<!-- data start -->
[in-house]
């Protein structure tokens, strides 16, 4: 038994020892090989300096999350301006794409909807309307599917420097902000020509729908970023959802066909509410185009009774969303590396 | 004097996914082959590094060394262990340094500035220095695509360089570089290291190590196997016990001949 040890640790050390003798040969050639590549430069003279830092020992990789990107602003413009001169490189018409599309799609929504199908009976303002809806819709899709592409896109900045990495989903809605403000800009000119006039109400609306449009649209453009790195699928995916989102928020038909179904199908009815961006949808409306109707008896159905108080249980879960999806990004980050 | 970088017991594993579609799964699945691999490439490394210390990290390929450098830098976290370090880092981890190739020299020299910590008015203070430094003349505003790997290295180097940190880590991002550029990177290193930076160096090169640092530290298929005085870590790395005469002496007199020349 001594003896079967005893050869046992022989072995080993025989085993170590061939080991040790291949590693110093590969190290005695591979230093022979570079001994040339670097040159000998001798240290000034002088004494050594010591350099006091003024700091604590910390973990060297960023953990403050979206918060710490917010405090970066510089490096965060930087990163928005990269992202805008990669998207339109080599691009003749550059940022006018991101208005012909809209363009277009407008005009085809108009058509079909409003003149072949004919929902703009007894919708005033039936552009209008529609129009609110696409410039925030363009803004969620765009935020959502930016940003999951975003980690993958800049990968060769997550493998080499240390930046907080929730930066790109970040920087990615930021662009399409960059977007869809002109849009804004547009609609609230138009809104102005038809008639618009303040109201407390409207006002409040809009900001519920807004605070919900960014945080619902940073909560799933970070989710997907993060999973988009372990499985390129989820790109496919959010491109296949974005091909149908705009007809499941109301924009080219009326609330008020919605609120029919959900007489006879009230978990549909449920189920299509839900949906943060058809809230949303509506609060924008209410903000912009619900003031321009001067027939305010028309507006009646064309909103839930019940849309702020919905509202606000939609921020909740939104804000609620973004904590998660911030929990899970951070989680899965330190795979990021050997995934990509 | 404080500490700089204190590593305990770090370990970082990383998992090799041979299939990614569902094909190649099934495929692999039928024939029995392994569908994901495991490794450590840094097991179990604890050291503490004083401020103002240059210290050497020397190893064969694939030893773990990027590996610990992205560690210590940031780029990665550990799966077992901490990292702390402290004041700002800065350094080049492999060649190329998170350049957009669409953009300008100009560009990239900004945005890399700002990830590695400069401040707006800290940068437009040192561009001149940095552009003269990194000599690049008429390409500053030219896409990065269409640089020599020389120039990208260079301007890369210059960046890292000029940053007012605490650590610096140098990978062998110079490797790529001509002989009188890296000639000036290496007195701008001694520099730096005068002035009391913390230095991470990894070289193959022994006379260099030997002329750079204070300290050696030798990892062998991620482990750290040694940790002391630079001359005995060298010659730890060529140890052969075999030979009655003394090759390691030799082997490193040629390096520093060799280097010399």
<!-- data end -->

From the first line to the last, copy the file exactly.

[in-house]
């Protein structure tokens, strides 16, 4: 038994020892090989300096999350301006794409909807309307599917420097902000020509729908970023959802066909509410185009009774969303590396 | 004097996914082959590094060394262990340094500035220095695509360089570089290291190590196997016990001949 040890640790050390003798040969050639590549430069003279830092020992990789990107602003413009001169490189018409599309799609929504199908009976303002809806819709899709592409896109900045990495989903809605403000800009000119006039109400609306449009649209453009790195699928995916989102928020038909179904199908009815961006949808409306109707008896159905108080249980879960999806990004980050 | 970088017991594993579609799964699945691999490439490394210390990290390929450098830098976290370090880092981890190739020299020299910590008015203070430094003349505003790997290295180097940190880590991002550029990177290193930076160096090169640092530290298929005085870590790395005469002496007199020349 001594003896079967005893050869046992022989072995080993025989085993170590061939080991040790291949590693110093590969190290005695591979230093022979570079001994040339670097040159000998001798240290000034002088004494050594010591350099006091003024700091604590910390973990060297960023953990403050979206918060710490917010405090970066510089490096965060930087990163928005990269992202805008990669998207339109080599691009003749550059940022006018991101208005012909809209363009277009407008005009085809108009058509079909409003003149072949004919929902703009007894919708005033039936552009209008529609129009609110696409410039925030363009803004969620765009935020959502930016940003999951975003980690993958800049990968060769997550493998080499240390930046907080929730930066790109970040920087990615930021662009399409960059977007869809002109849009804004547009609609609230138009809104102005038809008639618009303040109201407390409207006002409040809009900001519920807004605070919900960014945080619902940073909560799933970070989710997907993060999973988009372990499985390129989820790109496919959010491109296949974005091909149908705009007809499941109301924009080219009326609330008020919605609120029919959900007489006879009230978990549909449920189920299509839900949906943060058809809230949303509506609060924008209410903000912009619900003031321009001067027939305010028309507006009646064309909103839930019940849309702020919905509202606000939609921020909740939104804000609620973004904590998660911030929990899970951070989680899965330190795979990021050997995934990509 | 404080500490700089204190590593305990770090370990970082990383998992090799041979299939990614569902094909190649099934495929692999039928024939029995392994569908994901495991490794450590840094097991179990604890050291503490004083401020103002240059210290050497020397190893064969694939030893773990990027590996610990992205560690210590940031780029990665550990799966077992901490990292702390402290004041700002800065350094080049492999060649190329998170350049957009669409953009300008100009560009990239900004945005890399700002990830590695400069401040707006800290940068437009040192561009001149940095552009003269990194000599690049008429390409500053030219896409990065269409640089020599020389120039990208260079301007890369210059960046890292000029940053007012605490650590610096140098990978062998110079490797790529001509002989009188890296000639000036290496007195701008001694520099730096005068002035009391913390230095991470990894070289193959022994006379260099030997002329750079204070300290050696030798990892062998991620482990750290040694940790002391630079001359005995060298010659730890060529140890052969075999030979009655003394090759390691030799082997490193040629390096520093060799280097010399």